I am in a real bind trying to find 2"x 10"x 116" (could be as narrow as 9" if it is clean) white oak planks for the rear bed of my new project... I am trying to match my other 39 (VB) with a 54" wide bed. The new truck will have a 70" wide bed approximately...
Original planks on the (VB) model are 1-3/4" thick and mounted with 5 wear strips with the following dimensions:
You may need to locate someone with a portable band saw. They can custom cut boards to any dimensions you want. The biggest problem is that you are out of the natural range of white oak so you would need to travel to at least Georgia. Perhaps if you talked to a local cabinet shop, they may know of a source.
Last edited by Paul_WNC; Sat Jul 11 2020 12:21 PM.
I would have never expected to be such a huge problem... I am even looking into something called rough cut oak used for tractor trailer beds. I will know something by next Tuesday....
It's not a problem, just a challenge.
If your truck is ever going to be sitting outside, especially in your wet and humid climate I think your choice to go with white oak is good. That species is fairly decay resistant and very durable. Avoid red oak, while it is also very durable, it is much less decay resistant. As I stated before, you are located outside of the natural range of white oak so none of the local sawmills in your area are likely to have that species. You may have to have the boards shipped which will add a considerable cost, but can be done. I found this link to a company I bought lumber from long ago in the past. They list 8/4 white oak, but it looks wicked expensive to me. BTW, hardwood lumber goes by quarter measurements so a 8/4 board equals 2 inches thick.
Are you certain you need 1.75 inch thick lumber? Seems like it would be overkill and add way too much excess weight. The composite bed (late 1942-43) WW2 Chevy G506 trucks didn't use wood planks that thick, and it was used in a similar configuration as your VB. If memory serves correctly, the G506 used 5/4 (1.25 inch) thick boards.
I live within the natural range of white oak trees and we have a couple of local sawmills that deal with that species. I can hunt for some contact information if you want to go that route.
I really appreciate your help here and you're right, it is a challenge of sorts... BTW, if I read the chart right Wall Lumber wants $5.35 per foot for 8/4 lumber, here they want $15.25 per foot, just in case you think that is big money your way...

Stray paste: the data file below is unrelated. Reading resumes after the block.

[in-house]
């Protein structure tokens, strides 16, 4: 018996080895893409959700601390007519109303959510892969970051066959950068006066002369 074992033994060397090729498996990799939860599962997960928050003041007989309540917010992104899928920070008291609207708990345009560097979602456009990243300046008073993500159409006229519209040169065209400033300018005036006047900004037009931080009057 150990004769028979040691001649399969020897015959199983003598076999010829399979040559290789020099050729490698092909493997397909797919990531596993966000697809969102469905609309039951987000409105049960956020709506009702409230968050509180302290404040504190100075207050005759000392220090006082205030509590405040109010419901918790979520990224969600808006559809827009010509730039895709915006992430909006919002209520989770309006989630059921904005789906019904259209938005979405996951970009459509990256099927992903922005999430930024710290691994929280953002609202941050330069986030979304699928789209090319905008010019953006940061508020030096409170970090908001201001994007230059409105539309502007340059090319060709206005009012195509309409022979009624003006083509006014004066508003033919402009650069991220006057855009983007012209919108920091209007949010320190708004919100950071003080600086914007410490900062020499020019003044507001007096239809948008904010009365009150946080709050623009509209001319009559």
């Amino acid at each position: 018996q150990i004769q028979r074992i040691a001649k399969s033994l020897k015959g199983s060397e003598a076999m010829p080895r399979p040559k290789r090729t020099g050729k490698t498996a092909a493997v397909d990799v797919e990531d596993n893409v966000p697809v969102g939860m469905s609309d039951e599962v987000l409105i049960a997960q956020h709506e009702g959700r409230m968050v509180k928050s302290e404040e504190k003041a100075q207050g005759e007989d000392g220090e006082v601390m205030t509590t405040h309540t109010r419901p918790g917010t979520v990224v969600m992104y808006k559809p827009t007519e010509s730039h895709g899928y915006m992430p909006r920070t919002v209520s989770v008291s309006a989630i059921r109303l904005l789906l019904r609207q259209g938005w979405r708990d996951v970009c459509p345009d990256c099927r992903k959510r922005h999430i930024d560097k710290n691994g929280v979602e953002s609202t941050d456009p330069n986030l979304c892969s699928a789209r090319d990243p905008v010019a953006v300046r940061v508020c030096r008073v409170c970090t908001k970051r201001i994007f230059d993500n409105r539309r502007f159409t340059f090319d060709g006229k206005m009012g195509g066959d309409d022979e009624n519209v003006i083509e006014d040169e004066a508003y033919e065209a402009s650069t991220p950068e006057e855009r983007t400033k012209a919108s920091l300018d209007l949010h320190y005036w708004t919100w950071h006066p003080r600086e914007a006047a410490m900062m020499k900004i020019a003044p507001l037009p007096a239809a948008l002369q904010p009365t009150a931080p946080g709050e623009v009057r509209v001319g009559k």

In fact, I am crawling under my other 39 (VB) to confirm that the cross sills or stringers (as I call them) are made out of 1/8" thick steel, 1.5" tall and 3" wide C channel, sitting over 1/8" small square pieces of metal and the bed planks are 1-3/4" thick...
Now my (VC) truck ex fire truck, had a 500 gallon water tank and the 6 cross sills were white oak instead of metal, 3" wide and 1-3/4" thick... I am on the waiting list with a wood supplier in Ft. Lauderdale to cut a 10" (8/4) white oak plank and get (2x) 73" pieces and (2x) 47" and that will cost about $200 with tax and shop labor... I am wondering if I should cancel the job and just get 3 or 4 pieces of C channel and set up the deck of this one the same way... As much as I like the idea of nice wooden cross sills the price is absolutely ridiculous, and mind you, originally I was going to set up the 6 cross sills, but I will not be carrying any close to that amount of weight... Still, I would like to make it tough. What is your advice here?
Wood was used to allow for frame flexing...steel will rip things apart over time. Find a local hard wood that is cheap to buy, cut to size and paint it with POR-15 on all 6 sides, two coats and it will out late you.
Most truck bodies were custom made so there is no right or wrong way to do it, just build it so it meets your needs...don't overthink it! In the end no one will ever question what species of wood you used.
Being a woodworker and forester, your next best bet, for a decay and rot resistant specie would be teak. The wood has a density factor of 53 versus 47 for white oak. You could do an internet search for hardwood suppliers in your area. More for than likely they will have white oak or teak. Common home supply and lumber yards have a lower chance of supplying these hardwoods. Just sawed up a bunch of white oak on the Woodmizer mill here in New Hampshire. UPS will only ship 96” lengths.
Last edited by tom moore; Sun Jul 12 2020 04:27 PM.
I think I am going to price out the steel first thing tomorrow morning... Teak is beautiful hard wood but, around here is abot $35.00 per foot! I might have to go through a lumber yard or wood supplier for the bed planks since they need to be 116" long... Fastenal could be an option for shipping, but I can see how that would be hard to arrange...
Paul, you mentioned two local sawmills by you besides Wall Lumber... Do you have the info by chance? I will email Wall Lumber for a quote on the planks and see if they would ship to a Fastenal Location by me... Thank you.